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What steps does it take to become an editor at a publishing company?

One day I want to work as an editor for a publishing company. I have done some research about participating in summer internships during college, but reflections on personal experience are what I'm looking for. I would like to know the details of becoming an editor for a publishing company, everything from what to major in at college, what prior job experience to have, and what lower level jobs lead up to being promoted as editor. english editing editor publishing english-grammar

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Graham (Rusty)’s Answer

Kara,
There are many paths to becoming an editor. First, however, you'll need to decide what kind of editor you want to be. In the news industry reporters' work is often vetted by multiple editors. While one editor may focus on spelling and grammar, another may specialize in tone, the flow and organization of stories. And another editor may be tasked to cut the story to a readable length. In other settings, editors may pay more attention to brand, to voice and to key words meant to draw in readers.


As for college courses, English, writing and journalism courses are important. That said, my own college path included none of those. I majored in Communications and History, but realized that my writing often salvaged the damage wrought by exam scores. That Aha! moment steered me toward journalism.


Here's my litmus test for making the jump to editor. Do you:
Shout at TV reporters for botching pronunciation?
Stop in the middle of reading a paragraph because the writer used there when he/she meant their?
* Grow weary from explaining that its is possessive while it's is a contraction.


Also, realize that editing is much more than correcting spelling and grammar. It's about making the writing better. That takes teamwork. When I edited news stories I almost always had the writer re-read my edits. It was less about having the writer see what changes I made, and more about ensuring I kept their voice and their tone intact so that the finished product was worth reading.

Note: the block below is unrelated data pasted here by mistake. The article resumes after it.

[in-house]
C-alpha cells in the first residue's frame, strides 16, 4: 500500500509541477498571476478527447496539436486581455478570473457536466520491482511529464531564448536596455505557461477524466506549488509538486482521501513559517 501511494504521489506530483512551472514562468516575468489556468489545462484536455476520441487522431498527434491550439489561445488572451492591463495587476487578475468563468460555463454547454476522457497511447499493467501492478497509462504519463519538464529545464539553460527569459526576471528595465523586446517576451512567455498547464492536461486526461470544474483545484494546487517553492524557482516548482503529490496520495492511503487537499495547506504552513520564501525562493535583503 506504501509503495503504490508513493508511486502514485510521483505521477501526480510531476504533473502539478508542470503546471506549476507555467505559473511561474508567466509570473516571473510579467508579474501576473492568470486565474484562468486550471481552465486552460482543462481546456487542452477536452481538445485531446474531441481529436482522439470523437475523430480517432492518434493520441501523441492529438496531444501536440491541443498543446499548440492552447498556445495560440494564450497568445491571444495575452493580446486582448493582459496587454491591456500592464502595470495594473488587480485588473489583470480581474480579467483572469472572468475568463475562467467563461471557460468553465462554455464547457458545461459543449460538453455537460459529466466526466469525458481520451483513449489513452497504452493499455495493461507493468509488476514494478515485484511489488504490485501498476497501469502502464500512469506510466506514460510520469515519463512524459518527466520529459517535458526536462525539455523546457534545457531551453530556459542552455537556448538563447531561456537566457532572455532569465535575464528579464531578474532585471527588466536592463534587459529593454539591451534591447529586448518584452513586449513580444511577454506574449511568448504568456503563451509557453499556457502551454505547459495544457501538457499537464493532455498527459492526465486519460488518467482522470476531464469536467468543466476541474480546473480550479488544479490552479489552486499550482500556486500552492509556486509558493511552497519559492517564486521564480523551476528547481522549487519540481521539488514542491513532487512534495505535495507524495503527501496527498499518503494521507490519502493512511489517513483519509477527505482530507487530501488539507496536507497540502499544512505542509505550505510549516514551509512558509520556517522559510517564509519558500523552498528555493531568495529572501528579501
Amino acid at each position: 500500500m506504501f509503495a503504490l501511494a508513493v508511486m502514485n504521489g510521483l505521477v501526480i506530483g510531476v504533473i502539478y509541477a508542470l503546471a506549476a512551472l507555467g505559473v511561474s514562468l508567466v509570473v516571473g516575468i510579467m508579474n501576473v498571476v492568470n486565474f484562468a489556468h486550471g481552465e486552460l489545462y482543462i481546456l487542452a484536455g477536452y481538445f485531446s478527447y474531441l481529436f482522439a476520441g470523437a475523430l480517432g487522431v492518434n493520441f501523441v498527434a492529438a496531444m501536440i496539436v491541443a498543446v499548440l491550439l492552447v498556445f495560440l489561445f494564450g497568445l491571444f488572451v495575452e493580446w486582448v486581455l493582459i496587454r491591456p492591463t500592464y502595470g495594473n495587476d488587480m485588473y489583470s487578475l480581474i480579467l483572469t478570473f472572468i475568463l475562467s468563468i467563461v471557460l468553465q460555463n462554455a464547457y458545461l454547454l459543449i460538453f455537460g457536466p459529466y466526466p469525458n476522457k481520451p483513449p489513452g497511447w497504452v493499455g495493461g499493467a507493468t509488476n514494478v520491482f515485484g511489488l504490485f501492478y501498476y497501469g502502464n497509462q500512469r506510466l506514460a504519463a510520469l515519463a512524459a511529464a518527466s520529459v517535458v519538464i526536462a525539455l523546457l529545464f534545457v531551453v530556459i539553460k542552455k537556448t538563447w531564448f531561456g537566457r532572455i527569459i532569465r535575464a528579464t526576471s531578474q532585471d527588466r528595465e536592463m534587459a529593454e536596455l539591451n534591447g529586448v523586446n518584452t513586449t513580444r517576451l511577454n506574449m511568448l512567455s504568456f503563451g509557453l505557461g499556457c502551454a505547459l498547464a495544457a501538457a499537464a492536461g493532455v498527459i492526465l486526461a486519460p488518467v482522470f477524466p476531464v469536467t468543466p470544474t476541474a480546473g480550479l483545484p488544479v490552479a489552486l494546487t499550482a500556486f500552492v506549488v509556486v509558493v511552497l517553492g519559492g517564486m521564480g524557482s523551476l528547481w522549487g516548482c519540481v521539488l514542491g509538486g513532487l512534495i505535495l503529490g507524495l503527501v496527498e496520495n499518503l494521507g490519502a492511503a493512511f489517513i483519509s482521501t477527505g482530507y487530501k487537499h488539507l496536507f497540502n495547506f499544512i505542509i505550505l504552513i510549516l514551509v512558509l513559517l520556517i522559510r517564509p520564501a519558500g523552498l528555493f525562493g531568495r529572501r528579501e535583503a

As for career path, look for proofreading opportunities. They can be a good entry point to bigger assignments. Above all, keep abreast of changes in word use, and never be more than an arm's length away from your copies of the Associated Press or Chicago style manuals. Good luck.

Wow, thank you so much for all the advice! I really appreciate it. Kara G.
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Stefania’s Answer

Hello!


You have received some wonderful feedback above, especially around the state of the current industry (outsourcing many editorial positions) and the value/importance of internships. I think any major in English or especially Communications would be a great one. Communications is a broad field that allows you to work in many different industries and doesn't define you to journalism or publishing alone.


I wanted to present to you a slightly different scenario. Coming from a non-publishing editorial background, I wanted to share with you that I have not been in the publishing side, however was a senior editor for a marketing and consumer insights company for over a decade. Whether publishing is your passion point or the go-to traditional route, know that you have options beyond just publishing.